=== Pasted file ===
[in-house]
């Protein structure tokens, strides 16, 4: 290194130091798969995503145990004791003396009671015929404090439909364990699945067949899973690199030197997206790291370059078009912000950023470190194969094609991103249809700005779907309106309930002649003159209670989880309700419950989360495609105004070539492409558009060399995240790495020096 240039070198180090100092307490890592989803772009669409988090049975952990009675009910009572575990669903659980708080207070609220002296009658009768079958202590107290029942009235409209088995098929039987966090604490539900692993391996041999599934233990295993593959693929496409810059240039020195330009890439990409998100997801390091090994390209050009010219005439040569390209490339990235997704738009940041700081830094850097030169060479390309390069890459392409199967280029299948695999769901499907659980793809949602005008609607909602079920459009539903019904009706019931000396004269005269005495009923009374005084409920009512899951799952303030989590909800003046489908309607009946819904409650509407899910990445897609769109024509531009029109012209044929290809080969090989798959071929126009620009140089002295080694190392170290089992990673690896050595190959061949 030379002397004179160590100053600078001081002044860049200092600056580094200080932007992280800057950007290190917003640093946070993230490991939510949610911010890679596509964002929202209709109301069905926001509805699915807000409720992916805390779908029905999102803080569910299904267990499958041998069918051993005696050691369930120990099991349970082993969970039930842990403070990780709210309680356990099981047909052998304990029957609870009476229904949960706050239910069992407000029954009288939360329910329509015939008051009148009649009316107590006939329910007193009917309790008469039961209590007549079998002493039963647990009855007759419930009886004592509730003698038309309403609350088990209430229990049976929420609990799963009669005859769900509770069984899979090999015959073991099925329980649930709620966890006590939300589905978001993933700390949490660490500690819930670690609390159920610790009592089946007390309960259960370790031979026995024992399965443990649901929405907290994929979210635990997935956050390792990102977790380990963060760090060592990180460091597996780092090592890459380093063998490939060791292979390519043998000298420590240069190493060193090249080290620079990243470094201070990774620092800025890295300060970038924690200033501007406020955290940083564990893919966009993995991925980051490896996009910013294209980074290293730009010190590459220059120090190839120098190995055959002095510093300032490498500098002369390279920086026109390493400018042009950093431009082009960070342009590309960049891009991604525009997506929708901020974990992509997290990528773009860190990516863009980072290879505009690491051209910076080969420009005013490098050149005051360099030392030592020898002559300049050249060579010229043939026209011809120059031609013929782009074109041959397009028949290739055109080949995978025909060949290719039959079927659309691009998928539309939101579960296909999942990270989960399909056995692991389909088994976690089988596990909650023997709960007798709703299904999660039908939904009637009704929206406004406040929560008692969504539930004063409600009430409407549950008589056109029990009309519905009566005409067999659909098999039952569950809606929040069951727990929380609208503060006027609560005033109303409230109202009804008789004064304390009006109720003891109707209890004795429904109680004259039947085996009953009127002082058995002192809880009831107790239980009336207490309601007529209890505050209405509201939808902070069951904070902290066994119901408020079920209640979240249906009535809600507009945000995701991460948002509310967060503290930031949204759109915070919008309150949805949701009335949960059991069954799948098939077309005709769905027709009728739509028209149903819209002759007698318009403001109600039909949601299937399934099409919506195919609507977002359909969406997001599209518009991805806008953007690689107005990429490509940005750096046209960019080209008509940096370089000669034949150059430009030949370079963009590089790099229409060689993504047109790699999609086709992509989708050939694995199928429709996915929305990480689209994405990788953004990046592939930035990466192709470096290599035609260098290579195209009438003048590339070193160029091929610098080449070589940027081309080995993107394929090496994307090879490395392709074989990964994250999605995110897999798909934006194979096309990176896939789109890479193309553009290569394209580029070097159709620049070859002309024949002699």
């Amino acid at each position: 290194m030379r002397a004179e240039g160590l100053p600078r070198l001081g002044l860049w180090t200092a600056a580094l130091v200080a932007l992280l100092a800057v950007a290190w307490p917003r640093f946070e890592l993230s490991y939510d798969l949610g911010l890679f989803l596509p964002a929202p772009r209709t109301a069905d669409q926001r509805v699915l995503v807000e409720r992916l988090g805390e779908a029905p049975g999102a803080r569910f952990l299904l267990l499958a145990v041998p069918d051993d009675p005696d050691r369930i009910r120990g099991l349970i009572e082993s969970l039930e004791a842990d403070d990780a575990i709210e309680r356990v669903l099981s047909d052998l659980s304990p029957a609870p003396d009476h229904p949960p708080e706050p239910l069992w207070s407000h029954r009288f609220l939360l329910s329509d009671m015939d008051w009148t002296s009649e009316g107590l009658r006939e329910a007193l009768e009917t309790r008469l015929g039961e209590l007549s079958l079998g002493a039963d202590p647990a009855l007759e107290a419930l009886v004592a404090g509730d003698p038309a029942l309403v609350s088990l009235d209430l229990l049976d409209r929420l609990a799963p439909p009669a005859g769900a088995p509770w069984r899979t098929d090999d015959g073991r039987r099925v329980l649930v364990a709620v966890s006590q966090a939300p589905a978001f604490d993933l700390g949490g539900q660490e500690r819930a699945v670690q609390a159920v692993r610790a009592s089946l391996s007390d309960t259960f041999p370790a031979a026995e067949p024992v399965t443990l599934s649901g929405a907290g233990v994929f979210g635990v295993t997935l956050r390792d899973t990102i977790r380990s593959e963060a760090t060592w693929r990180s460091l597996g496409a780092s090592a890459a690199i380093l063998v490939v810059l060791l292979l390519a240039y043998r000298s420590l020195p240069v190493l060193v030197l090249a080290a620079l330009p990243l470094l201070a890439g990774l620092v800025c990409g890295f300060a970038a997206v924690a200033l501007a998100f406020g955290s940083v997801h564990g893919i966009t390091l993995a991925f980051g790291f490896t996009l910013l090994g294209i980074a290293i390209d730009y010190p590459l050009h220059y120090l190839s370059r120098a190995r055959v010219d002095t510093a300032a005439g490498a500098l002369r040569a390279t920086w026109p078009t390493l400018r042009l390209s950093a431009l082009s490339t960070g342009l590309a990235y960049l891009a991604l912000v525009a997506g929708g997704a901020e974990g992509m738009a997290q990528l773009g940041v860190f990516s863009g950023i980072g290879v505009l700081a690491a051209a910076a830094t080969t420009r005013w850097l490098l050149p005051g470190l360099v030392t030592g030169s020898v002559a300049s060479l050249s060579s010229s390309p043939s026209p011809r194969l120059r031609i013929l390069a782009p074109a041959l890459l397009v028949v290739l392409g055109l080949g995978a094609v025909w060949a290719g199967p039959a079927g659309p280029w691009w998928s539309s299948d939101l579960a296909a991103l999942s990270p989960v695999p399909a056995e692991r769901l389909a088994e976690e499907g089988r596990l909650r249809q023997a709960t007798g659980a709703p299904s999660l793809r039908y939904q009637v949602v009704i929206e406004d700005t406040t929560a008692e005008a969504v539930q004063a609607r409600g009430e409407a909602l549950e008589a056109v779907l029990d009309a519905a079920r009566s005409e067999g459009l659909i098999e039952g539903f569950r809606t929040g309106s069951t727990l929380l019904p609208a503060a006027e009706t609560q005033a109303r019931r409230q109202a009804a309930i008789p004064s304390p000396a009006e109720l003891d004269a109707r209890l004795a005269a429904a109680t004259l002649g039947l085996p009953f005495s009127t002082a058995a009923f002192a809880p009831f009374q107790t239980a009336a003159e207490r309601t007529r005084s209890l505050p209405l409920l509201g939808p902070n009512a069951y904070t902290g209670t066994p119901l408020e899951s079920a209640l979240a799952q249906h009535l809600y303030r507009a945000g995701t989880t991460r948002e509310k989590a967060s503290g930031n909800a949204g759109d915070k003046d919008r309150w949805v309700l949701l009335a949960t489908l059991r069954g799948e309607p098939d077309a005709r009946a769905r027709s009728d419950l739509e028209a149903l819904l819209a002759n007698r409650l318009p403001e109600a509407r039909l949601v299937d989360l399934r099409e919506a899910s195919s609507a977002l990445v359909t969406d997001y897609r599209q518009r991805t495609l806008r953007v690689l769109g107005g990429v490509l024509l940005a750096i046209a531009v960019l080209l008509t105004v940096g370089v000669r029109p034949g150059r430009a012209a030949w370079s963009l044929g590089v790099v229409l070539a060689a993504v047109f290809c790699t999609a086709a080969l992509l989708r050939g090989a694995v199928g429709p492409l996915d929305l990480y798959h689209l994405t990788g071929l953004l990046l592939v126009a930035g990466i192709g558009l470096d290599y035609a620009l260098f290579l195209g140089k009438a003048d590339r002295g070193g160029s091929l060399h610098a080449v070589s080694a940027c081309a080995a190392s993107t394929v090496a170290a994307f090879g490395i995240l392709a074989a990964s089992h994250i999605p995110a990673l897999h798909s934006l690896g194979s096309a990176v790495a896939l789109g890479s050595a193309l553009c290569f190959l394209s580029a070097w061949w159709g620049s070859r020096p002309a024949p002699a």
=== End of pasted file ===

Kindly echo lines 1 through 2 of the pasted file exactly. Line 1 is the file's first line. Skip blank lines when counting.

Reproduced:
[in-house]
């Protein structure tokens, strides 16, 4: 290194130091798969995503145990004791003396009671015929404090439909364990699945067949899973690199030197997206790291370059078009912000950023470190194969094609991103249809700005779907309106309930002649003159209670989880309700419950989360495609105004070539492409558009060399995240790495020096 240039070198180090100092307490890592989803772009669409988090049975952990009675009910009572575990669903659980708080207070609220002296009658009768079958202590107290029942009235409209088995098929039987966090604490539900692993391996041999599934233990295993593959693929496409810059240039020195330009890439990409998100997801390091090994390209050009010219005439040569390209490339990235997704738009940041700081830094850097030169060479390309390069890459392409199967280029299948695999769901499907659980793809949602005008609607909602079920459009539903019904009706019931000396004269005269005495009923009374005084409920009512899951799952303030989590909800003046489908309607009946819904409650509407899910990445897609769109024509531009029109012209044929290809080969090989798959071929126009620009140089002295080694190392170290089992990673690896050595190959061949 030379002397004179160590100053600078001081002044860049200092600056580094200080932007992280800057950007290190917003640093946070993230490991939510949610911010890679596509964002929202209709109301069905926001509805699915807000409720992916805390779908029905999102803080569910299904267990499958041998069918051993005696050691369930120990099991349970082993969970039930842990403070990780709210309680356990099981047909052998304990029957609870009476229904949960706050239910069992407000029954009288939360329910329509015939008051009148009649009316107590006939329910007193009917309790008469039961209590007549079998002493039963647990009855007759419930009886004592509730003698038309309403609350088990209430229990049976929420609990799963009669005859769900509770069984899979090999015959073991099925329980649930709620966890006590939300589905978001993933700390949490660490500690819930670690609390159920610790009592089946007390309960259960370790031979026995024992399965443990649901929405907290994929979210635990997935956050390792990102977790380990963060760090060592990180460091597996780092090592890459380093063998490939060791292979390519043998000298420590240069190493060193090249080290620079990243470094201070990774620092800025890295300060970038924690200033501007406020955290940083564990893919966009993995991925980051490896996009910013294209980074290293730009010190590459220059120090190839120098190995055959002095510093300032490498500098002369390279920086026109390493400018042009950093431009082009960070342009590309960049891009991604525009997506929708901020974990992509997290990528773009860190990516863009980072290879505009690491051209910076080969420009005013490098050149005051360099030392030592020898002559300049050249060579010229043939026209011809120059031609013929782009074109041959397009028949290739055109080949995978025909060949290719039959079927659309691009998928539309939101579960296909999942990270989960399909056995692991389909088994976690089988596990909650023997709960007798709703299904999660039908939904009637009704929206406004406040929560008692969504539930004063409600009430409407549950008589056109029990009309519905009566005409067999659909098999039952569950809606929040069951727990929380609208503060006027609560005033109303409230109202009804008789004064304390009006109720003891109707209890004795429904109680004259039947085996009953009127002082058995002192809880009831107790239980009336207490309601007529209890505050209405509201939808902070069951904070902290066994119901408020079920209640979240249906009535809600507009945000995701991460948002509310967060503290930031949204759109915070919008309150949805949701009335949960059991069954799948098939077309005709769905027709009728739509028209149903819209002759007698318009403001109600039909949601299937399934099409919506195919609507977002359909969406997001599209518009991805806008953007690689107005990429490509940005750096046209960019080209008509940096370089000669034949150059430009030949370079963009590089790099229409060689993504047109790699999609086709992509989708050939694995199928429709996915929305990480689209994405990788953004990046592939930035990466192709470096290599035609260098290579195209009438003048590339070193160029091929610098080449070589940027081309080995993107394929090496994307090879490395392709074989990964994250999605995110897999798909934006194979096309990176896939789109890479193309553009290569394209580029070097159709620049070859002309024949002699």